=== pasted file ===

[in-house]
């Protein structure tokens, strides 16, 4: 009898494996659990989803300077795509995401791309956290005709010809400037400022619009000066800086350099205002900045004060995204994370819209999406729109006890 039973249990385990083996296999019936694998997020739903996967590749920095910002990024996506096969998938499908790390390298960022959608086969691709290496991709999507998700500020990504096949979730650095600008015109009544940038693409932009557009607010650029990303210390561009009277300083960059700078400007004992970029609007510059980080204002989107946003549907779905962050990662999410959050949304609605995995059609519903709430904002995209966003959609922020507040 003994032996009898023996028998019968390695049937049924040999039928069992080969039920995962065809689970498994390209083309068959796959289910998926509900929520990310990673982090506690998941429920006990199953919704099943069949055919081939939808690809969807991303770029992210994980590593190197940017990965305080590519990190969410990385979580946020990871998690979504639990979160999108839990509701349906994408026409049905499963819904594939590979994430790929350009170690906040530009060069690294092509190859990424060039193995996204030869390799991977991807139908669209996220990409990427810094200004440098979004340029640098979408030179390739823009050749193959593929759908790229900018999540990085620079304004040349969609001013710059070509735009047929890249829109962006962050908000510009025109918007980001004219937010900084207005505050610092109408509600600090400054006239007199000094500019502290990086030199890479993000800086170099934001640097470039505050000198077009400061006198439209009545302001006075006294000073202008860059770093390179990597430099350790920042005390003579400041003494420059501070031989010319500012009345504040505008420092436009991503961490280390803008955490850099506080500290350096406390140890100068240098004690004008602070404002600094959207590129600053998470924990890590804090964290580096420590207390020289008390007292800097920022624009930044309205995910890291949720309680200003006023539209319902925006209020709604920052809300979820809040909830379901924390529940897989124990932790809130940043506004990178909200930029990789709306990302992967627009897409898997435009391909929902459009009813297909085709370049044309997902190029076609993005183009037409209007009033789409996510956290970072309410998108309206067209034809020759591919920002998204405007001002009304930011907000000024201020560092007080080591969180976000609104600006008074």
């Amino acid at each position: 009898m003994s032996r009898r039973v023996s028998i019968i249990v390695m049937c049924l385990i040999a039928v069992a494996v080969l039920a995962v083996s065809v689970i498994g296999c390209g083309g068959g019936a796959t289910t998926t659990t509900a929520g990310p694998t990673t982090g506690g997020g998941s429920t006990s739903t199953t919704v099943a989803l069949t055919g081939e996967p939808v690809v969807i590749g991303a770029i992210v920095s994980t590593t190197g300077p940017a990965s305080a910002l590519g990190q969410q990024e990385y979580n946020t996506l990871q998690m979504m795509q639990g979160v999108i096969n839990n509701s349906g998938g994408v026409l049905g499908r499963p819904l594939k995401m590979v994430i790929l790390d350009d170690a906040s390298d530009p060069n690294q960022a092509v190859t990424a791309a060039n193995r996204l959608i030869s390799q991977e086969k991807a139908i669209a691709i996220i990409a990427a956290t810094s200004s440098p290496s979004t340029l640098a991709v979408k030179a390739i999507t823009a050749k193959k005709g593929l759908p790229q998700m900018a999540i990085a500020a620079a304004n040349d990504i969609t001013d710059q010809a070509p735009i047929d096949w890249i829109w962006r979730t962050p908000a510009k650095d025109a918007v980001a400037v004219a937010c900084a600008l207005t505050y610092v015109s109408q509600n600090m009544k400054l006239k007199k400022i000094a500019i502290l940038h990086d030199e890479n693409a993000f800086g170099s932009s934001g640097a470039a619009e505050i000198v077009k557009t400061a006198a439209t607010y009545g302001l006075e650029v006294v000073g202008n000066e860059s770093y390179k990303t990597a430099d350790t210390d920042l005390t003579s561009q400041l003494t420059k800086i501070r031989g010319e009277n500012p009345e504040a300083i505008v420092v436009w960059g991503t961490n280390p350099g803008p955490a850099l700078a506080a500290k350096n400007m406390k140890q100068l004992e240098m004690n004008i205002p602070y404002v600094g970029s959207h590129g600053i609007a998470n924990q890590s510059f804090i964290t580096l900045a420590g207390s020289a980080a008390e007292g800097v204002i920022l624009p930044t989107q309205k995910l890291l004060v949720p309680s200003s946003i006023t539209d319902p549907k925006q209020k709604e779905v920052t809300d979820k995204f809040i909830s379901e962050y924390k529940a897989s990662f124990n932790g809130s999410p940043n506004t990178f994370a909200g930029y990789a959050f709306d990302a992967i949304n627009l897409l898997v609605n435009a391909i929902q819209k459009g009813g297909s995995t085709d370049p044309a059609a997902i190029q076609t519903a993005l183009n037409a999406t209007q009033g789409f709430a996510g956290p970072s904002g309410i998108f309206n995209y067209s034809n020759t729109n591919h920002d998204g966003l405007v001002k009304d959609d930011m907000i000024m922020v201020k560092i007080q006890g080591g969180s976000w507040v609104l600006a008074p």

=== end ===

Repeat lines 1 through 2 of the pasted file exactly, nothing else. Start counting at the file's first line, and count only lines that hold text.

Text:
[in-house]
């Protein structure tokens, strides 16, 4: 009898494996659990989803300077795509995401791309956290005709010809400037400022619009000066800086350099205002900045004060995204994370819209999406729109006890 039973249990385990083996296999019936694998997020739903996967590749920095910002990024996506096969998938499908790390390298960022959608086969691709290496991709999507998700500020990504096949979730650095600008015109009544940038693409932009557009607010650029990303210390561009009277300083960059700078400007004992970029609007510059980080204002989107946003549907779905962050990662999410959050949304609605995995059609519903709430904002995209966003959609922020507040 003994032996009898023996028998019968390695049937049924040999039928069992080969039920995962065809689970498994390209083309068959796959289910998926509900929520990310990673982090506690998941429920006990199953919704099943069949055919081939939808690809969807991303770029992210994980590593190197940017990965305080590519990190969410990385979580946020990871998690979504639990979160999108839990509701349906994408026409049905499963819904594939590979994430790929350009170690906040530009060069690294092509190859990424060039193995996204030869390799991977991807139908669209996220990409990427810094200004440098979004340029640098979408030179390739823009050749193959593929759908790229900018999540990085620079304004040349969609001013710059070509735009047929890249829109962006962050908000510009025109918007980001004219937010900084207005505050610092109408509600600090400054006239007199000094500019502290990086030199890479993000800086170099934001640097470039505050000198077009400061006198439209009545302001006075006294000073202008860059770093390179990597430099350790920042005390003579400041003494420059501070031989010319500012009345504040505008420092436009991503961490280390803008955490850099506080500290350096406390140890100068240098004690004008602070404002600094959207590129600053998470924990890590804090964290580096420590207390020289008390007292800097920022624009930044309205995910890291949720309680200003006023539209319902925006209020709604920052809300979820809040909830379901924390529940897989124990932790809130940043506004990178909200930029990789709306990302992967627009897409898997435009391909929902459009009813297909085709370049044309997902190029076609993005183009037409209007009033789409996510956290970072309410998108309206067209034809020759591919920002998204405007001002009304930011907000000024201020560092007080080591969180976000609104600006008074």